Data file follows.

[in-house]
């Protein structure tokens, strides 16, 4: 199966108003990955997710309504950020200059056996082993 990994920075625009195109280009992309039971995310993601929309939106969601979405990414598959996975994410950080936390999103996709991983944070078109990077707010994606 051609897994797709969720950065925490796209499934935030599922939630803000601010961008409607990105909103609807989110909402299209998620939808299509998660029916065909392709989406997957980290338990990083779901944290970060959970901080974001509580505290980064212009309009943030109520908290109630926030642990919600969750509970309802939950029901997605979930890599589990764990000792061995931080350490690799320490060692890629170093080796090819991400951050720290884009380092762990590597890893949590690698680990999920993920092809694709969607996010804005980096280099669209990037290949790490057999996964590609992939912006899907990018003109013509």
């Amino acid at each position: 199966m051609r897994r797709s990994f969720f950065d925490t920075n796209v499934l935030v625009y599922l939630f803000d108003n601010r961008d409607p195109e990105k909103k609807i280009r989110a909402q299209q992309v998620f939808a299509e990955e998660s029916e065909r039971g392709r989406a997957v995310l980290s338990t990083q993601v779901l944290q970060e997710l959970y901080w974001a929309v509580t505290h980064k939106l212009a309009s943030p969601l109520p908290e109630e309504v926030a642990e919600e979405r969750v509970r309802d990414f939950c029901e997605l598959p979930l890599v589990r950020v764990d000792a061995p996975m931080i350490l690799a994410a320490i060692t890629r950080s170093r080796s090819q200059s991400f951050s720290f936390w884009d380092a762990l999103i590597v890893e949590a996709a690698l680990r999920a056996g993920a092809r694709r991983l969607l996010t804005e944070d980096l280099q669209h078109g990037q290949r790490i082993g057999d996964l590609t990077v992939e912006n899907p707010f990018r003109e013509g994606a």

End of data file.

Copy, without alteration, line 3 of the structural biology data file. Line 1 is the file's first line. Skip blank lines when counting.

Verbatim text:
């Amino acid at each position: 199966m051609r897994r797709s990994f969720f950065d925490t920075n796209v499934l935030v625009y599922l939630f803000d108003n601010r961008d409607p195109e990105k909103k609807i280009r989110a909402q299209q992309v998620f939808a299509e990955e998660s029916e065909r039971g392709r989406a997957v995310l980290s338990t990083q993601v779901l944290q970060e997710l959970y901080w974001a929309v509580t505290h980064k939106l212009a309009s943030p969601l109520p908290e109630e309504v926030a642990e919600e979405r969750v509970r309802d990414f939950c029901e997605l598959p979930l890599v589990r950020v764990d000792a061995p996975m931080i350490l690799a994410a320490i060692t890629r950080s170093r080796s090819q200059s991400f951050s720290f936390w884009d380092a762990l999103i590597v890893e949590a996709a690698l680990r999920a056996g993920a092809r694709r991983l969607l996010t804005e944070d980096l280099q669209h078109g990037q290949r790490i082993g057999d996964l590609t990077v992939e912006n899907p707010f990018r003109e013509g994606a």